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Being exemplary


Yesterday morning I had coffee with a good friend of mine and fellow city geek. We don’t connect nearly as often as I’d like, but when we do we always have great conversations about cities and about Toronto.

One of the things he asked me was whether I was still loving Toronto. And I responded by saying absolutely. We then both agreed that there are a lot of exciting things happening in the city right now. 

But I qualified this statement by saying that I wish we were bolder. I wish we took more chances. Because while it’s great that we’re doing things like building more bike lanes and intensifying our growth centers, lots of other cities are doing those things as well.

To be a leading city, you have to be prepared to do things that other cities think are wrong or won’t work and that are truly remarkable. Whether you’re city, company, or an individual, following trends is never enough.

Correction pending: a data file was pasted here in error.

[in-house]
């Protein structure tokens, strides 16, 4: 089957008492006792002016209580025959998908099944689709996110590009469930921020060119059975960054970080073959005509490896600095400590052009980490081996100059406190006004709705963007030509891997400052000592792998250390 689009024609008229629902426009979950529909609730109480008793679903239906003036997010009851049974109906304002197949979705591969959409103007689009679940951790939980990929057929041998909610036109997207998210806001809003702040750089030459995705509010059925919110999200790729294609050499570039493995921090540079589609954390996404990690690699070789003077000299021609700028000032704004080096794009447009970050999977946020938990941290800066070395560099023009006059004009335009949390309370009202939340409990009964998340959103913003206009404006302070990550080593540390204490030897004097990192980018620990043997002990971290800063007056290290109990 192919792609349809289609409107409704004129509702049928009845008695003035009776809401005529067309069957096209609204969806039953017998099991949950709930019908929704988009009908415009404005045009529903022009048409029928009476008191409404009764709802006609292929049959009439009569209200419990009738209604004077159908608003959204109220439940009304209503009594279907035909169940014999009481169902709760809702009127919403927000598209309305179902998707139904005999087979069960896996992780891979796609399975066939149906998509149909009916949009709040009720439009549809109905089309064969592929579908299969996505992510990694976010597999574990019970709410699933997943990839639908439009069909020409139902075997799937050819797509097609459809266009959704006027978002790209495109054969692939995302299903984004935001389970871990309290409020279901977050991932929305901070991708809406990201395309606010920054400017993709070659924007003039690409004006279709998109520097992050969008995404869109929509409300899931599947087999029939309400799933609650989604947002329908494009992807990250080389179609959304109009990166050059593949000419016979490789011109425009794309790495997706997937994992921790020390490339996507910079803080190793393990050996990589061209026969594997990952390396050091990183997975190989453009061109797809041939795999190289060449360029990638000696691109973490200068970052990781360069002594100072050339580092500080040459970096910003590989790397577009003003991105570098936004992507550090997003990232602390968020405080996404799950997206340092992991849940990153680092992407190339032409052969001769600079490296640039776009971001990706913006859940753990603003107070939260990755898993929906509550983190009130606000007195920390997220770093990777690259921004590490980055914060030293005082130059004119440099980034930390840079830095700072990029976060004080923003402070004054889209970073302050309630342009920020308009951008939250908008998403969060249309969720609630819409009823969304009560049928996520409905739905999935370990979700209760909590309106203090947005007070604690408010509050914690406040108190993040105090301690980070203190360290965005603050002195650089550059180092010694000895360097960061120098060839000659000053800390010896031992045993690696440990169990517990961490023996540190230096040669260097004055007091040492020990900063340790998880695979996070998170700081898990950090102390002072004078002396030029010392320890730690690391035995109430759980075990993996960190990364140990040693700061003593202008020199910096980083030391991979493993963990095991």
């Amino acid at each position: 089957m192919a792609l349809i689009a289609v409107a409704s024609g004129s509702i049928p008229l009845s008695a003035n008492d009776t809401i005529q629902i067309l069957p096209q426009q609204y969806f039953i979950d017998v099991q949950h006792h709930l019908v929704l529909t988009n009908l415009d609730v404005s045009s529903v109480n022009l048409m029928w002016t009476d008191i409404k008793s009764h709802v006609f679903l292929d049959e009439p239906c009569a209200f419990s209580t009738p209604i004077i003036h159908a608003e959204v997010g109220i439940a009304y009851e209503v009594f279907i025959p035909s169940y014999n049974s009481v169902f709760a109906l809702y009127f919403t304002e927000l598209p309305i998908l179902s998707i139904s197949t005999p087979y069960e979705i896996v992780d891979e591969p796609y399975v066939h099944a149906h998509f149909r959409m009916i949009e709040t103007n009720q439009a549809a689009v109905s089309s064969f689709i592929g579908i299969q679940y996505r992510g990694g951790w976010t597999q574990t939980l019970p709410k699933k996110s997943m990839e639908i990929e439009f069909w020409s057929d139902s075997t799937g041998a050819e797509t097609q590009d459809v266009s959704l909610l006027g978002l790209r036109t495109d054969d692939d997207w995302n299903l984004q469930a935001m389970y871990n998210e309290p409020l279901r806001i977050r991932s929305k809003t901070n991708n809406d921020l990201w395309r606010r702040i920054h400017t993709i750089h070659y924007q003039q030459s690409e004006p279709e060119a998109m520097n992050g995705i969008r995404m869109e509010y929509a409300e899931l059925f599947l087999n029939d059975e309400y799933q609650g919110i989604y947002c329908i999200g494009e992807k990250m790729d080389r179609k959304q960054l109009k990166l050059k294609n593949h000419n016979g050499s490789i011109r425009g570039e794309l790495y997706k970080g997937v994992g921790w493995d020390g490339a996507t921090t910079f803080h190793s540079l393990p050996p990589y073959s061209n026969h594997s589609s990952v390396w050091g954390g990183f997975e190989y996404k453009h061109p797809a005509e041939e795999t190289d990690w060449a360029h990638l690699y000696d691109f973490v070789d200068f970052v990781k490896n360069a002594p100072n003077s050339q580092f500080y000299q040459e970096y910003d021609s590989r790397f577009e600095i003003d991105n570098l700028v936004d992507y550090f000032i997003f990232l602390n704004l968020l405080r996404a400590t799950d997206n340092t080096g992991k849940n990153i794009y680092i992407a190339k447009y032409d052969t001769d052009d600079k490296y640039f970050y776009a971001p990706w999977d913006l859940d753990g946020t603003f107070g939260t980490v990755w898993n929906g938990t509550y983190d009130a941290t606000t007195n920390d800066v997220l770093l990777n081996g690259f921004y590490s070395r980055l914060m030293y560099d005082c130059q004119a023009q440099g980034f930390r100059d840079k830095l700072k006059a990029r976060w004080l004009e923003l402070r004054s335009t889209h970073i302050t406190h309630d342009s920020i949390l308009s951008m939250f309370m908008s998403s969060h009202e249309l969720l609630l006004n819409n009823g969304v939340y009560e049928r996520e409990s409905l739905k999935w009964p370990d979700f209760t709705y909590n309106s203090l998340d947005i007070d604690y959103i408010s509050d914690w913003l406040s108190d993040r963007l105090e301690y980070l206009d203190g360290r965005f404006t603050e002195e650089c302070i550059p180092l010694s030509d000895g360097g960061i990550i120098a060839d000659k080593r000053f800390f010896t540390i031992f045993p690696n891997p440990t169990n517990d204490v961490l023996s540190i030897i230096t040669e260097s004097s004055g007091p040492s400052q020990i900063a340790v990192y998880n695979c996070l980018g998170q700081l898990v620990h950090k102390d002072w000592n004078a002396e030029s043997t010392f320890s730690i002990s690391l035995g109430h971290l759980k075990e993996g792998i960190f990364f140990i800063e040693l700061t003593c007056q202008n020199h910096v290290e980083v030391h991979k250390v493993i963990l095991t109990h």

Take for example the dramatic anti-pollution measures that were recently announced by Paris mayor Anne Hidalgo:

By 2020, no diesel fuel at all will be burnt within Paris. Regular cars will be banned outright from its more polluted roads, which will be open solely to electric and hybrid vehicles. Meanwhile, the city’s most central districts (the first four arrondissements) will be barred to all but residents’ vehicles, deliveries, and emergency services, transforming Paris’ Right Bank core into a semi-pedestrian zone. As a counterbalance, the number of cycle lanes will be doubled by 2020, while the city will fund an extended electric bikeshare scheme to encourage more people to get on two wheels. “I want us to be exemplary” Mayor Hidalgo has declared. 

That’s how you win hearts: by being exemplary.

As always though, I’m incredibly optimistic about the future. Toronto has a new leader at its helm and I know that there are a lot of passionate people in this city who care deeply about its future. I am certainly one of them.

Image: Not my actual coffee (via Flickr)

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